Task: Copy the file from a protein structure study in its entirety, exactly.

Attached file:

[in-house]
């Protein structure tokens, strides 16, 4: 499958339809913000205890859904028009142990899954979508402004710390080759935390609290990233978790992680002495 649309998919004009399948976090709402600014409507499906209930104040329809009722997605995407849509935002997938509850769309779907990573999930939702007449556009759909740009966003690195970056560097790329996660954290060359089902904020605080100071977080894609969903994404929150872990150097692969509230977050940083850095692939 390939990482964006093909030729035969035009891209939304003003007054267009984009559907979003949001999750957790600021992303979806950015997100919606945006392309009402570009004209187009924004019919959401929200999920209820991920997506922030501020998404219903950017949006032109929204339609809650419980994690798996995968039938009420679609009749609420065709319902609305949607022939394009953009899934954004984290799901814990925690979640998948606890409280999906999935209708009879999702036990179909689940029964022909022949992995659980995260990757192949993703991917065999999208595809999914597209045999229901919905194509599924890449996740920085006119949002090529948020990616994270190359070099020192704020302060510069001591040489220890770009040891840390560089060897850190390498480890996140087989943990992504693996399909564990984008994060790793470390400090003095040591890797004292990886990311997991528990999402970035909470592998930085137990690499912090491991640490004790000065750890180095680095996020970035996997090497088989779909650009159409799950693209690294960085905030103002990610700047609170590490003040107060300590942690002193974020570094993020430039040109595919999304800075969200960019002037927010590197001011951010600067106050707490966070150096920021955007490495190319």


[in-house]
């Protein structure tokens, strides 16, 4: 499958339809913000205890859904028009142990899954979508402004710390080759935390609290990233978790992680002495 649309998919004009399948976090709402600014409507499906209930104040329809009722997605995407849509935002997938509850769309779907990573999930939702007449556009759909740009966003690195970056560097790329996660954290060359089902904020605080100071977080894609969903994404929150872990150097692969509230977050940083850095692939 390939990482964006093909030729035969035009891209939304003003007054267009984009559907979003949001999750957790600021992303979806950015997100919606945006392309009402570009004209187009924004019919959401929200999920209820991920997506922030501020998404219903950017949006032109929204339609809650419980994690798996995968039938009420679609009749609420065709319902609305949607022939394009953009899934954004984290799901814990925690979640998948606890409280999906999935209708009879999702036990179909689940029964022909022949992995659980995260990757192949993703991917065999999208595809999914597209045999229901919905194509599924890449996740920085006119949002090529948020990616994270190359070099020192704020302060510069001591040489220890770009040891840390560089060897850190390498480890996140087989943990992504693996399909564990984008994060790793470390400090003095040591890797004292990886990311997991528990999402970035909470592998930085137990690499912090491991640490004790000065750890180095680095996020970035996997090497088989779909650009159409799950693209690294960085905030103002990610700047609170590490003040107060300590942690002193974020570094993020430039040109595919999304800075969200960019002037927010590197001011951010600067106050707490966070150096920021955007490495190319």